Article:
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Blog of Mass Destruction

Got Bandwidth?

By The Reverend Published: September 9, 2007

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Big cable companies like Comcast and Time Warner have virtual monopolies on providing high-speed internet to local communities. But what good are monopolies if captive consumer markets can't be fully exploited? That's the American way, of course, so these monopolies are seeking to buildout that exploitation. Here's one of the ways they will do it.....

The rapid growth of online videos, music and games has created a new Internet sin: using it too much.

Comcast has punished some transgressors by cutting off their Internet service, arguing that excessive downloaders hog Internet capacity and slow down the network for other customers. The company declines to reveal its download limits.

"You have no way of knowing how much is too much," said Sandra Spalletta of Rockville, whose Internet service was suspended in March after Comcast sent her a letter warning that she and her teenage son were using too much bandwidth. They cut back on downloads but were still disconnected. She said the company would not tell her how to monitor their bandwidth use in order to comply with the limits.

"You want to think you can rely on your home Internet service and not wake up one morning to find it turned off," said Spalletta, who filed a complaint with the Montgomery County Office of Cable and Communication Services. "I thought it was unlimited service." Link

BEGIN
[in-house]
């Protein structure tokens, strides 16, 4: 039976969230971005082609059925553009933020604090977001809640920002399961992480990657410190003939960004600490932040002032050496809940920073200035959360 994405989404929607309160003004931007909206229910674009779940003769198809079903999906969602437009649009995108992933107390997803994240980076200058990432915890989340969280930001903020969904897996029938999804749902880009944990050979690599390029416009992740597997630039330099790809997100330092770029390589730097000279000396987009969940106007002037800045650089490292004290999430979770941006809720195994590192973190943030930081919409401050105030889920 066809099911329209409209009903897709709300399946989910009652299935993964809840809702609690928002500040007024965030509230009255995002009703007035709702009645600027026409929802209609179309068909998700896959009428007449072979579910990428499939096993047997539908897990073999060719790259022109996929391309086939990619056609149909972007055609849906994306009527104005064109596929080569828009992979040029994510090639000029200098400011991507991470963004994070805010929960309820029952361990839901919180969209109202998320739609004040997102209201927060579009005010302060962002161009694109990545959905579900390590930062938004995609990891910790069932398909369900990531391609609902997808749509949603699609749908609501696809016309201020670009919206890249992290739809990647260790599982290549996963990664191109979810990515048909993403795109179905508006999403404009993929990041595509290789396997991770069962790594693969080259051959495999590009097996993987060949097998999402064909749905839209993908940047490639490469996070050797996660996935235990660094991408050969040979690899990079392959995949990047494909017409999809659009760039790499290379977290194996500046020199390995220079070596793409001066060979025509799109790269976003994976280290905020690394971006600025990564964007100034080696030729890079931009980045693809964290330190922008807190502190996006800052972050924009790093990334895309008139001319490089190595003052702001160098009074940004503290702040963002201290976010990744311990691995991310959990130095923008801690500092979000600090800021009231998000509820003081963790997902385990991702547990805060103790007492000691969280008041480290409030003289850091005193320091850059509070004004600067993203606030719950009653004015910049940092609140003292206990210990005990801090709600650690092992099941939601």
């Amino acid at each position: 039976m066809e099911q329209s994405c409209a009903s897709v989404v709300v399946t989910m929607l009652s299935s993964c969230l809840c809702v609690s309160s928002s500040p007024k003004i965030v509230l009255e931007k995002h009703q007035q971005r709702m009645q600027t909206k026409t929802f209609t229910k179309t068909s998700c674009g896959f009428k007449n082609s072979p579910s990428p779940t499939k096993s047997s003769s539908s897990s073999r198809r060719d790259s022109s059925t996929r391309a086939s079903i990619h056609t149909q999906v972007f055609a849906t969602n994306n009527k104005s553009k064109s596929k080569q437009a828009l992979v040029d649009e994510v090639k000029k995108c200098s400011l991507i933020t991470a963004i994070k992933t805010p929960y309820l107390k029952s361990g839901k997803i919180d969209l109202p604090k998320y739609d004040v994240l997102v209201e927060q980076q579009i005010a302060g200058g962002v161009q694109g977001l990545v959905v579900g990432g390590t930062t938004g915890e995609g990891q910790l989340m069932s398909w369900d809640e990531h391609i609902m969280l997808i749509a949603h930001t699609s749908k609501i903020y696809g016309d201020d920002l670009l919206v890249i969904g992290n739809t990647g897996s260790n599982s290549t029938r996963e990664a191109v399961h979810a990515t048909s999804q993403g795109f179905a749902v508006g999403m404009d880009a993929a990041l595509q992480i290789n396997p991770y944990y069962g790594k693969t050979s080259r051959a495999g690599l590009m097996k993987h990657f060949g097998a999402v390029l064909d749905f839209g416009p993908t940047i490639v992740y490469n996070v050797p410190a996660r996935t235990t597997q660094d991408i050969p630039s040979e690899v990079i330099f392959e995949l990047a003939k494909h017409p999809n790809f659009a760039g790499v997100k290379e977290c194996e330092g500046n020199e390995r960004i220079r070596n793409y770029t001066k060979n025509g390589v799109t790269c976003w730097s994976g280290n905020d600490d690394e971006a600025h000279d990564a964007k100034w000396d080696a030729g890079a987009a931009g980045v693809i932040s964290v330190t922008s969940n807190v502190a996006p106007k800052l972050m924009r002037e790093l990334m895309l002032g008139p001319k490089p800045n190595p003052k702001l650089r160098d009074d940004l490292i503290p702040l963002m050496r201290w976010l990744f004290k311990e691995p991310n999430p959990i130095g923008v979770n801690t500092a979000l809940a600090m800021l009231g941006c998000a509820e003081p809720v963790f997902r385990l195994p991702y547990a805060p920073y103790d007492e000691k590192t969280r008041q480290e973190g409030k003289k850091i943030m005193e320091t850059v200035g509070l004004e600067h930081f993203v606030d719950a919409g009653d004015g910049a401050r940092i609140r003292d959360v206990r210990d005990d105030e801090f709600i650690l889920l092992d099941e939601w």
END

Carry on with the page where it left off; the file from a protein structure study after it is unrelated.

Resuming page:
Huge companies like Comcast and Time Warner write the legislation that our faithful Congress passes.....so is there any doubt that less service and higher prices are in all of our futures? And isn't that also the American way?

I'll be talking more about this in the future. For now, if you are not familiar with the phrase "net neutrality", Google it and do a bit of research. Corporate monopolies have been quietly

bribing lobbying their "usual suspect" Congressional lapdogs for awhile now over this issue.

I'm absolutely positive that charging us more for less will be touted as a tremendous breakthrough bargain for end users. Like the Iraq mess, it will be sold to us as if it was in our best interest. That's the first tipoff that it won't be.

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